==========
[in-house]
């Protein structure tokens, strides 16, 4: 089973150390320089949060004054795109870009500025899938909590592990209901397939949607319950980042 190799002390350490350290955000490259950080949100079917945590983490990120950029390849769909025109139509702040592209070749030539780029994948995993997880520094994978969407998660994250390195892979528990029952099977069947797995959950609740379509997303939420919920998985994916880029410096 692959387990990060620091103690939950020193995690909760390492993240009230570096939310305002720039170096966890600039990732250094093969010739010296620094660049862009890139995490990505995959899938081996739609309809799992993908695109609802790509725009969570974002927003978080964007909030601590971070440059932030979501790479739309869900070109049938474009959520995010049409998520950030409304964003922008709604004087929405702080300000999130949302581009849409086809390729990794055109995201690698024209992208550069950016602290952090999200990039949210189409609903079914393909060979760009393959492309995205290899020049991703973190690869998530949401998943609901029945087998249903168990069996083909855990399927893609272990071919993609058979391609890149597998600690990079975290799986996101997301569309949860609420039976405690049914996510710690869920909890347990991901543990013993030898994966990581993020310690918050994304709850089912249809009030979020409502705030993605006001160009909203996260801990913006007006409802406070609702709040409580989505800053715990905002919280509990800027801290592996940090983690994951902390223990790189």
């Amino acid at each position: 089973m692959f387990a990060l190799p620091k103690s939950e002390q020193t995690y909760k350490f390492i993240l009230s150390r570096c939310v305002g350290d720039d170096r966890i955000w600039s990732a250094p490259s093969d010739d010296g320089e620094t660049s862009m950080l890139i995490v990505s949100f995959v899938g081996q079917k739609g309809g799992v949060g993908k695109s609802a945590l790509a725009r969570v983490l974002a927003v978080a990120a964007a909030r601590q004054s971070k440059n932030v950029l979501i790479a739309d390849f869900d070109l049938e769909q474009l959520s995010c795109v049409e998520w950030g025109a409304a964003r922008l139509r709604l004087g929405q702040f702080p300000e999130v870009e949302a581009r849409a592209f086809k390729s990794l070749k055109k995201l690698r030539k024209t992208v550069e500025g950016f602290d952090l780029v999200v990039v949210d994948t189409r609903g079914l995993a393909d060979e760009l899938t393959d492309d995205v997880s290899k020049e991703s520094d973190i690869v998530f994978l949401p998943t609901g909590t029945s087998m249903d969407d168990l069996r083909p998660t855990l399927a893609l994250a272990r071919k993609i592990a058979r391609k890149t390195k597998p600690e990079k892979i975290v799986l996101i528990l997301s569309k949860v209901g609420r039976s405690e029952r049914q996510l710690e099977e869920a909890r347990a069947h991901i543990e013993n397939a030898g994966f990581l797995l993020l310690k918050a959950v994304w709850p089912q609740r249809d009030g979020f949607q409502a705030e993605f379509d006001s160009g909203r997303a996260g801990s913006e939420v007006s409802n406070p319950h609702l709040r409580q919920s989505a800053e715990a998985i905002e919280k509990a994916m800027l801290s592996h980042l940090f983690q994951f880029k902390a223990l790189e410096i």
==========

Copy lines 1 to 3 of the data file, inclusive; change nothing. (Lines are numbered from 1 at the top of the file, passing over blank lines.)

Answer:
[in-house]
């Protein structure tokens, strides 16, 4: 089973150390320089949060004054795109870009500025899938909590592990209901397939949607319950980042 190799002390350490350290955000490259950080949100079917945590983490990120950029390849769909025109139509702040592209070749030539780029994948995993997880520094994978969407998660994250390195892979528990029952099977069947797995959950609740379509997303939420919920998985994916880029410096 692959387990990060620091103690939950020193995690909760390492993240009230570096939310305002720039170096966890600039990732250094093969010739010296620094660049862009890139995490990505995959899938081996739609309809799992993908695109609802790509725009969570974002927003978080964007909030601590971070440059932030979501790479739309869900070109049938474009959520995010049409998520950030409304964003922008709604004087929405702080300000999130949302581009849409086809390729990794055109995201690698024209992208550069950016602290952090999200990039949210189409609903079914393909060979760009393959492309995205290899020049991703973190690869998530949401998943609901029945087998249903168990069996083909855990399927893609272990071919993609058979391609890149597998600690990079975290799986996101997301569309949860609420039976405690049914996510710690869920909890347990991901543990013993030898994966990581993020310690918050994304709850089912249809009030979020409502705030993605006001160009909203996260801990913006007006409802406070609702709040409580989505800053715990905002919280509990800027801290592996940090983690994951902390223990790189």
């Amino acid at each position: 089973m692959f387990a990060l190799p620091k103690s939950e002390q020193t995690y909760k350490f390492i993240l009230s150390r570096c939310v305002g350290d720039d170096r966890i955000w600039s990732a250094p490259s093969d010739d010296g320089e620094t660049s862009m950080l890139i995490v990505s949100f995959v899938g081996q079917k739609g309809g799992v949060g993908k695109s609802a945590l790509a725009r969570v983490l974002a927003v978080a990120a964007a909030r601590q004054s971070k440059n932030v950029l979501i790479a739309d390849f869900d070109l049938e769909q474009l959520s995010c795109v049409e998520w950030g025109a409304a964003r922008l139509r709604l004087g929405q702040f702080p300000e999130v870009e949302a581009r849409a592209f086809k390729s990794l070749k055109k995201l690698r030539k024209t992208v550069e500025g950016f602290d952090l780029v999200v990039v949210d994948t189409r609903g079914l995993a393909d060979e760009l899938t393959d492309d995205v997880s290899k020049e991703s520094d973190i690869v998530f994978l949401p998943t609901g909590t029945s087998m249903d969407d168990l069996r083909p998660t855990l399927a893609l994250a272990r071919k993609i592990a058979r391609k890149t390195k597998p600690e990079k892979i975290v799986l996101i528990l997301s569309k949860v209901g609420r039976s405690e029952r049914q996510l710690e099977e869920a909890r347990a069947h991901i543990e013993n397939a030898g994966f990581l797995l993020l310690k918050a959950v994304w709850p089912q609740r249809d009030g979020f949607q409502a705030e993605f379509d006001s160009g909203r997303a996260g801990s913006e939420v007006s409802n406070p319950h609702l709040r409580q919920s989505a800053e715990a998985i905002e919280k509990a994916m800027l801290s592996h980042l940090f983690q994951f880029k902390a223990l790189e410096i």